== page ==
The U.S. Fish and Wildlife Service has listed the “Rufa” population of Red Knot (Calidris canutus rufa) as a threatened species under the Endangered Species Act (ESA). One of the two sub-species of Red Knot occurring in North America, the Rufa subspecies breeds in the Canadian Artic Region and migrates along the east or Atlantic coast of the United States. The other sub-species, Calidris canutus roselaari, migrates along the Pacific Coast and breeds in Alaska and the Wrangel Island in Russia.
The current status of the Rufa Red Knot under the ESA is “threatened”. This means the species is likely to become endangered in the foreseeable future throughout its range. The main factors leading to the Red Knot’s listing include the lost and alteration of habitat across its range due to land conversion and climate change.
Red Knot in non-breeding plumage. Photo: Ron Knight
During both the northbound (spring) and southbound (fall) migrations, knots can be found anywhere along the coastal and inland U.S. migration corridors from Argentina in the Southern tip of South America to Canada. In the spring, key staging and stopover areas include Patagonia, Argentina; eastern and northern Brazil; the southeast United States; the Virginia barrier islands; and Delaware Bay.
Perhaps the most important threat to the Red Knot is climate change. Subtle environmental changes increase the likelihood of mismatches in the timing of its food supply. Adverse effects from altered timing have been observed at migration stopovers in some years. For example, in the Delaware Bay, warming coastal waters can cause horseshoe crabs to lay their eggs earlier than normal; conversely, more intense and frequent coastal storms can cause late spawning. In both cases, knots, which feed on the crabs’ eggs, can miss their peak refueling opportunity. Additionally, ocean acidification and warming coastal waters are likely to affect the clams and mussels that the knot feeds on in other areas along the Atlantic and Gulf coasts.
The knot’s breeding grounds in the Canadian Arctic are experiencing pronounced effects from climate change. Some of its tundra breeding habitat is changing to less suitable habitat due to warming temperatures. The ability of knots to successfully raise their chicks is very sensitive to snow conditions, the availability of insects as food, and the presence of predators, all of which are affected by climate change.
Birds in Delaware Bay. Photo: Gregory Breese-USFWS
Red Knots have already lost more than 80 percent of their coastal habitat in Florida, New Jersey, and New York. From North Carolina south to Texas, just under half of beaches are developed. Additionally, about a third of knot habitat in the United States is still available for development, and winter and stopover habitats in the wintering grounds of Argentina and breeding grounds of sub?Arctic Canada face ongoing and proposed development. Where suitable habitat exists, sea level rise is expected to increase efforts to stabilize the shore and protect coastal development with hard structures, such as sea walls and jetties. These will eventually eliminate beach habitat and interfere with the creation of new beach habitat.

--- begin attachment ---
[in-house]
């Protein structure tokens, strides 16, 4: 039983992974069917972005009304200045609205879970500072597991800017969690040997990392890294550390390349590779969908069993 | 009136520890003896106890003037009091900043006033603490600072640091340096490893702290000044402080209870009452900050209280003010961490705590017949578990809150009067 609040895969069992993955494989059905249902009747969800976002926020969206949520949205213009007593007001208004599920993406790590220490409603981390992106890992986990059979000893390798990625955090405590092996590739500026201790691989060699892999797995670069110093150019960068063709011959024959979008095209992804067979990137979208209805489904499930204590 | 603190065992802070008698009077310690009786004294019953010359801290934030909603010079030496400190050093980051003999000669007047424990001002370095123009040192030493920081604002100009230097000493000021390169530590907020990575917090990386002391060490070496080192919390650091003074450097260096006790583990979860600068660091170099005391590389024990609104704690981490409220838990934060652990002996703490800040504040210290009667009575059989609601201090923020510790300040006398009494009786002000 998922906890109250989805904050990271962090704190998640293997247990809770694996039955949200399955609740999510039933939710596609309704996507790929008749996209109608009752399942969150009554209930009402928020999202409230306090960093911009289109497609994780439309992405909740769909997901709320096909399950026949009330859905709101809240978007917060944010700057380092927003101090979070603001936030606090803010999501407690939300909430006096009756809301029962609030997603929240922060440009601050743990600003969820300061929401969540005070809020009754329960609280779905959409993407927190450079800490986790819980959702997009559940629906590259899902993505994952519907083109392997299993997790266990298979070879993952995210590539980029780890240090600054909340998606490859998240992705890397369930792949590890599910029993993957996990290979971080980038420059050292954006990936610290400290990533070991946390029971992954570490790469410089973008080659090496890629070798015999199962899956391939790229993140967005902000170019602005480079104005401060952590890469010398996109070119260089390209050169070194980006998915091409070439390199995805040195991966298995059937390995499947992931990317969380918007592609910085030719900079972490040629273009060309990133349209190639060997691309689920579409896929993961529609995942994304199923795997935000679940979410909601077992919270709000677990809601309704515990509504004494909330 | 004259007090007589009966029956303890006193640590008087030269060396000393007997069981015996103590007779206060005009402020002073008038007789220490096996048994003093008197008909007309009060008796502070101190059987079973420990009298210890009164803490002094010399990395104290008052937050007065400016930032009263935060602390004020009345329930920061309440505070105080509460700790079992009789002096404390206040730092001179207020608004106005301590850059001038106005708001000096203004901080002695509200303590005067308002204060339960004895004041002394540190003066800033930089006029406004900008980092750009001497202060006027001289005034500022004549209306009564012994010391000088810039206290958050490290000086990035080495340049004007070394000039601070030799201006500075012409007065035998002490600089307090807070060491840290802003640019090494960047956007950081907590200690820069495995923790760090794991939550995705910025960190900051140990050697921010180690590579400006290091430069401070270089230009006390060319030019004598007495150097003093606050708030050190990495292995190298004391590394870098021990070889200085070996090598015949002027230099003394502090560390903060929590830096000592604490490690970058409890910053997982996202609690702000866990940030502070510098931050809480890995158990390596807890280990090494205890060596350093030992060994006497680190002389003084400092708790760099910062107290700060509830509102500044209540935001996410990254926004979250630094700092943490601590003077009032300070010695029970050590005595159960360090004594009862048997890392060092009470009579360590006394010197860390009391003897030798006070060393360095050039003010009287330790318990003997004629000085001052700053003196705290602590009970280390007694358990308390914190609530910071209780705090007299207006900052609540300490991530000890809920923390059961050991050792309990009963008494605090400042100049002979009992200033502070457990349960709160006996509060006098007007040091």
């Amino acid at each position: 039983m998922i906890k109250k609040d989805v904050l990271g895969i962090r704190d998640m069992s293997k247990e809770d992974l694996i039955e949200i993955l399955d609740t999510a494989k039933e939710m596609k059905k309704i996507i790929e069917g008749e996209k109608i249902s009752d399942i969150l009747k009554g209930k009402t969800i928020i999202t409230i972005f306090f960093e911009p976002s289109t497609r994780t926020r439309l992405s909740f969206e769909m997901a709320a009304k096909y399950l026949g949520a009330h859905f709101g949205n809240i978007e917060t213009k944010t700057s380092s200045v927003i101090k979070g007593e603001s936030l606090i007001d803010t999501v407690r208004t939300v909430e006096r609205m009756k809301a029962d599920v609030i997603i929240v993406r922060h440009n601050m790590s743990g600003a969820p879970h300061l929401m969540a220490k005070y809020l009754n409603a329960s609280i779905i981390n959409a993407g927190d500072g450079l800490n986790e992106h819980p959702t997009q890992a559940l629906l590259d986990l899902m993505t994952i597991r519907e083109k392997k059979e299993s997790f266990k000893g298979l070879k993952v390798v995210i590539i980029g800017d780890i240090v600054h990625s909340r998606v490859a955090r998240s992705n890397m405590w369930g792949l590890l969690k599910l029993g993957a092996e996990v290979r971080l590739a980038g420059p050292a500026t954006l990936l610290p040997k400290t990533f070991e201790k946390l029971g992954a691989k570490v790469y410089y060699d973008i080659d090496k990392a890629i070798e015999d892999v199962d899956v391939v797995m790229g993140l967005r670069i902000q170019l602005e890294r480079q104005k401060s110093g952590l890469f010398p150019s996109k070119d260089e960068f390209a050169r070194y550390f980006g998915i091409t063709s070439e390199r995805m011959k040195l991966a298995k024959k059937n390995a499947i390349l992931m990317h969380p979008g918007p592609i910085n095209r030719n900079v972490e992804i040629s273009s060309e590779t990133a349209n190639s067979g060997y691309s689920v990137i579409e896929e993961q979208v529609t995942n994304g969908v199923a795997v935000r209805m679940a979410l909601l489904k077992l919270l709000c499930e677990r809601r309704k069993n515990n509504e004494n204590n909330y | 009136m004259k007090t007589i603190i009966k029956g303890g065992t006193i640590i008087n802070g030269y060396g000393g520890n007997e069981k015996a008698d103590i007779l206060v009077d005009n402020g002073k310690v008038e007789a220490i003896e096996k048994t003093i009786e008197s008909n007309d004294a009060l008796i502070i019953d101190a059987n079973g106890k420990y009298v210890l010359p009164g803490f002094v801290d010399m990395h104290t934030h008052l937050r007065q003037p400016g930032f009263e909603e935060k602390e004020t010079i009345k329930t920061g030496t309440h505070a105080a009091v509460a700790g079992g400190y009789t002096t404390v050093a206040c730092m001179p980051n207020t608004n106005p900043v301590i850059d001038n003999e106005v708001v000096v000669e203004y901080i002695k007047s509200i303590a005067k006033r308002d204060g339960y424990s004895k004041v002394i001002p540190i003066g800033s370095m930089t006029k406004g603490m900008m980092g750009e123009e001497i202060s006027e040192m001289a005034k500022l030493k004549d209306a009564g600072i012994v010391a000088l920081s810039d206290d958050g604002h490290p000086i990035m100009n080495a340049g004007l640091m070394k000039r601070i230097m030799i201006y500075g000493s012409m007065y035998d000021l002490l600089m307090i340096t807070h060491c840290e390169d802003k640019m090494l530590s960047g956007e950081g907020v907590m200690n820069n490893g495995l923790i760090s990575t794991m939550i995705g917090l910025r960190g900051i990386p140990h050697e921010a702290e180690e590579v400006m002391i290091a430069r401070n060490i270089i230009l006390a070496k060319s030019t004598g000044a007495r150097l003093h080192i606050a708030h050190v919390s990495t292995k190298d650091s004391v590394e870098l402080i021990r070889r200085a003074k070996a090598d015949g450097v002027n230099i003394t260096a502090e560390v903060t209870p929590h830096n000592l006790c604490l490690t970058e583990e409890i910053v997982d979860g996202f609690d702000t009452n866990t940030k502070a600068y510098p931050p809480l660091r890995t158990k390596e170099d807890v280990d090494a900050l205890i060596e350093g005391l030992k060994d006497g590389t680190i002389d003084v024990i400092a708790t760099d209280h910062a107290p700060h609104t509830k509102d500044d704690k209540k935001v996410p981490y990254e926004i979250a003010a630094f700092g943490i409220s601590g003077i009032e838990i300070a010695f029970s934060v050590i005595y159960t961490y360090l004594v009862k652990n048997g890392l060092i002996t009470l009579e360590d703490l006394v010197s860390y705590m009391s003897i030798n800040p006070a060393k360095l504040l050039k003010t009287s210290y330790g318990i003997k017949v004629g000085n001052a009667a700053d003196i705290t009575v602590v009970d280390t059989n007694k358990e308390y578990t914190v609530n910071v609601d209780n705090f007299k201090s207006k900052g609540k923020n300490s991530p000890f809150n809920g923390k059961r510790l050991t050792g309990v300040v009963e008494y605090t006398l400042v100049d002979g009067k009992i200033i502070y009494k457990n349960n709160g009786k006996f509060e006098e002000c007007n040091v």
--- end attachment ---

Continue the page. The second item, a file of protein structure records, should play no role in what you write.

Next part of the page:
Protecting a species under the ESA provides a means for federal, state, local and private organizations and landowners to work together to restore an animal or plant to ecological health. Listing will indirectly enhance national and international cooperation and coordination of conservation efforts, enhance research programs, and encourage the development of conservation measures that could help slow habitat loss and population declines.
The listing rule evaluates the threats faced by a species and identifies the barriers to recovery. A recovery plan, developed after the species is listed, identifies the specific ways to recover the species and typically depends on the assistance of species experts; other federal, state and local agencies; tribes; nongovernmental organizations; academia; and other stakeholders.
Photo: Dick Daniels
Governments and scientists from several countries where knots breed, stopover or winter are working to address the threats faced by the knot. Many global, national, regional and state specific management and conservation efforts have been implemented to benefit shorebirds in general, including the Red Knot. Examples of actions underway to improve feeding conditions for knots and other shorebirds in the Delaware Bay include beach management to minimize disturbance and to reduce interference from gulls and Peregrine Falcons. Actions to conserve horseshoe crabs have included reduced harvest quotas, more efficient use of crabs as bait, closure of the harvest in certain seasons and places and the designation of a sanctuary off the mouth of Delaware Bay. In addition, biologists in the Carolinas and Florida are improving beach habitat by controlling invasive plants. In South America, several key Red Knot sites are becoming shorebird reserves, and regional efforts are including the protection of habitats in urban development plans.
Having the Red Knot listed under the ESA means a legal obligation to consider potential harm and harassment effects from development projects in Red Knot habitat. This was not the case before the listing of the species.
Featured Photo by: Hans Hillewaert